Ma’ali Almowaten, a television program that deals with timely social issues, interviewed Saad Al-Thabit, the spokesman of the Assir province, who said that there was no official complaint by the wife and no prove of abuse committed. He also stated that they took all the necessary steps, including a medical test, which proved that the woman was not a victim of domestic violence. Al-Thabit said that the recording of the incident should be considered a breach of family privacy. Ali Al-Alyani, the program’s host, refuted Al-Thabit’s claims, arguing that family connections in that region are known for “cover-ups” and that the victim remains powerless in the greater scheme of things.

Users of social media soon began circulating the name and the photo of a man alleged to be the husband of the abused woman. A few hours later, another television program interviewed both the man and the victim’s father. The father, Khalid Al-Harthi, confirmed that his daughter was not abused and her medical reports support that. The husband, Majid bin Maanea Omair, said that he was shocked to have security agencies reach his home. He also said that he welcomed them and offered his support. Khalid bin Maanea said that he will prosecute all of those who accused him on social media and that he was “hurt” to hear the screams of the woman. Ironically, however, many were interviewed on television to talk about the case except the abused woman herself.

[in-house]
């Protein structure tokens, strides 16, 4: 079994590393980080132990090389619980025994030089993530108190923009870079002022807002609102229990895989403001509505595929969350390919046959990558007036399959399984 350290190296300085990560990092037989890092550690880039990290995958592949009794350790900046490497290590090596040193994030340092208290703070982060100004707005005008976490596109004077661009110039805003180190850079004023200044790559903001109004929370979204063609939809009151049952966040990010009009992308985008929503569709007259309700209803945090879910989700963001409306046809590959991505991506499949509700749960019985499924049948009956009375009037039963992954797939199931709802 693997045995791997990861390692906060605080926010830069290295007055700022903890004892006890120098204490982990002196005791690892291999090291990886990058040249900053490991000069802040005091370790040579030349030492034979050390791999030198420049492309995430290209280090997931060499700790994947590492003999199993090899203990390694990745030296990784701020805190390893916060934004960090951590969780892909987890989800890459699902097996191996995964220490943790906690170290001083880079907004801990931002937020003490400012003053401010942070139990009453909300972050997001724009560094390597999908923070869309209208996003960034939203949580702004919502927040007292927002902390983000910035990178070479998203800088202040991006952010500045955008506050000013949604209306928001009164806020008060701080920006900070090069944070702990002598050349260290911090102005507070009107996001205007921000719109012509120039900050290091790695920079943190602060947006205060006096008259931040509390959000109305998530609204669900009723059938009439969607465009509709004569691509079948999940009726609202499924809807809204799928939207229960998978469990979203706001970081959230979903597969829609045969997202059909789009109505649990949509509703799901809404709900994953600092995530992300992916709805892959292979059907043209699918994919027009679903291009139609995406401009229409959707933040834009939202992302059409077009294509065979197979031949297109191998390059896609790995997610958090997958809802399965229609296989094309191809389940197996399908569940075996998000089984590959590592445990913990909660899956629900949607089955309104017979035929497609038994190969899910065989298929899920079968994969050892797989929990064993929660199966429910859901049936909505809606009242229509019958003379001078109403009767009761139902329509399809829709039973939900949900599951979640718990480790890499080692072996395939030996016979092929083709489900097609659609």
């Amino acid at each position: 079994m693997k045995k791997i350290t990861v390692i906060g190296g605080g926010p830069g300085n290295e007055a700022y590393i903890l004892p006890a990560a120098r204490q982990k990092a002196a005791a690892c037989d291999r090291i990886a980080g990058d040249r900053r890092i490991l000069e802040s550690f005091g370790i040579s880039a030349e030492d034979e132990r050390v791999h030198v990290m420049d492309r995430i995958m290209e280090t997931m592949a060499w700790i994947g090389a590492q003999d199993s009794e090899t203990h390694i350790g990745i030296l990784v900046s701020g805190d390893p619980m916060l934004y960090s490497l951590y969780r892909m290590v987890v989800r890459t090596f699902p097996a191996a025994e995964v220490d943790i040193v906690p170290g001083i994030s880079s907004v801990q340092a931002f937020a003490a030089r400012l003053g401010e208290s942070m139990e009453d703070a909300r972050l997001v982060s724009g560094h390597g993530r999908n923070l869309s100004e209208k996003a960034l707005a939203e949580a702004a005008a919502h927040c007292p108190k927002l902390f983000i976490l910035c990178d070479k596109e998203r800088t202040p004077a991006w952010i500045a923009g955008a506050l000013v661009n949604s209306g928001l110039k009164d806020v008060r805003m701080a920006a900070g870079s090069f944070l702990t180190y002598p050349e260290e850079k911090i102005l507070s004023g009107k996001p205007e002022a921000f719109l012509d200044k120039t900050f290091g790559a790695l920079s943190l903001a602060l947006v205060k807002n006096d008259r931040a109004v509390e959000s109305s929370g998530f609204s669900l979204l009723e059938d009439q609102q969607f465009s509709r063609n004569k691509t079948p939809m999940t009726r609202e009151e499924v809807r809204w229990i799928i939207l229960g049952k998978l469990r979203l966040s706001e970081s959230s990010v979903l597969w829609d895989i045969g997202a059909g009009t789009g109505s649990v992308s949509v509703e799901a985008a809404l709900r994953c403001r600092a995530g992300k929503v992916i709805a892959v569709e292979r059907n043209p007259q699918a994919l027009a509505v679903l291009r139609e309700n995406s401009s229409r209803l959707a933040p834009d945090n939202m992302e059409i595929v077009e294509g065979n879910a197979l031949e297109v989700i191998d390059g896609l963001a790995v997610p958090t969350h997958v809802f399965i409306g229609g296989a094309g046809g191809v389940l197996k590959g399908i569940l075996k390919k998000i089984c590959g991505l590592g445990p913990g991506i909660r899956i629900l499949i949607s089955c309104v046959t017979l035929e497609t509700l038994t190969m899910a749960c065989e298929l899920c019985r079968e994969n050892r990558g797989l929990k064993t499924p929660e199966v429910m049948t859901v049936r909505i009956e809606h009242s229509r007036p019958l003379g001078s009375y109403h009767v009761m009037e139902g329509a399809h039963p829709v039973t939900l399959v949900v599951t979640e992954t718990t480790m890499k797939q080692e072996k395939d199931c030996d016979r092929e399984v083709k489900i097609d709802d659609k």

Patriarchy and reforms

Patriarchy remains an issue in Saudi Arabia where male dominance is a cultural value dating back to pre-Islamic Arabia. Reforms targeting women will always have to trespass on the private sphere, a problem that the government wants to tackle it in a way “that doesn’t harm families and doesn’t harm the culture.”

The need for a guardian’s approval on major issues effecting women’s lives has been contested and rejected by a number of Saudi religious scholars as well as government official themselves. However, implementation remain an issue due to the deep-rooted believe in patriarchy and its centralization in family. Abolishing the guardianship system may be the most difficult reform step facing the government today. However, domestic violence cases will always show the complexity of the matter as patriarchy remains a central component that allows violence regardless of the government’s effort to tackle and criminalize it.